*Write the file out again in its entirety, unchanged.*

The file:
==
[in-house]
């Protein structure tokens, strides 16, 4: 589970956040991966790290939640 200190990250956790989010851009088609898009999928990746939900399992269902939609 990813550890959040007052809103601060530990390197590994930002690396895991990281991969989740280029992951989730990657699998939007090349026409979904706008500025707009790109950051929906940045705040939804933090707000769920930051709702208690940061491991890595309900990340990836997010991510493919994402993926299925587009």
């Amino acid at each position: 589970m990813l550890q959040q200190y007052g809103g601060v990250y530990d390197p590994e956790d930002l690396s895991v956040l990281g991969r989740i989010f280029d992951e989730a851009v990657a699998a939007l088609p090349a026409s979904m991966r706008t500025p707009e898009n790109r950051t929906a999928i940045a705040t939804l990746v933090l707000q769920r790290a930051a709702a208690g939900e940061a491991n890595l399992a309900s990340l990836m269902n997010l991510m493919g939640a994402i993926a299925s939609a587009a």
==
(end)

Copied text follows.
[in-house]
């Protein structure tokens, strides 16, 4: 589970956040991966790290939640 200190990250956790989010851009088609898009999928990746939900399992269902939609 990813550890959040007052809103601060530990390197590994930002690396895991990281991969989740280029992951989730990657699998939007090349026409979904706008500025707009790109950051929906940045705040939804933090707000769920930051709702208690940061491991890595309900990340990836997010991510493919994402993926299925587009």
């Amino acid at each position: 589970m990813l550890q959040q200190y007052g809103g601060v990250y530990d390197p590994e956790d930002l690396s895991v956040l990281g991969r989740i989010f280029d992951e989730a851009v990657a699998a939007l088609p090349a026409s979904m991966r706008t500025p707009e898009n790109r950051t929906a999928i940045a705040t939804l990746v933090l707000q769920r790290a930051a709702a208690g939900e940061a491991n890595l399992a309900s990340l990836m269902n997010l991510m493919g939640a994402i993926a299925s939609a587009a």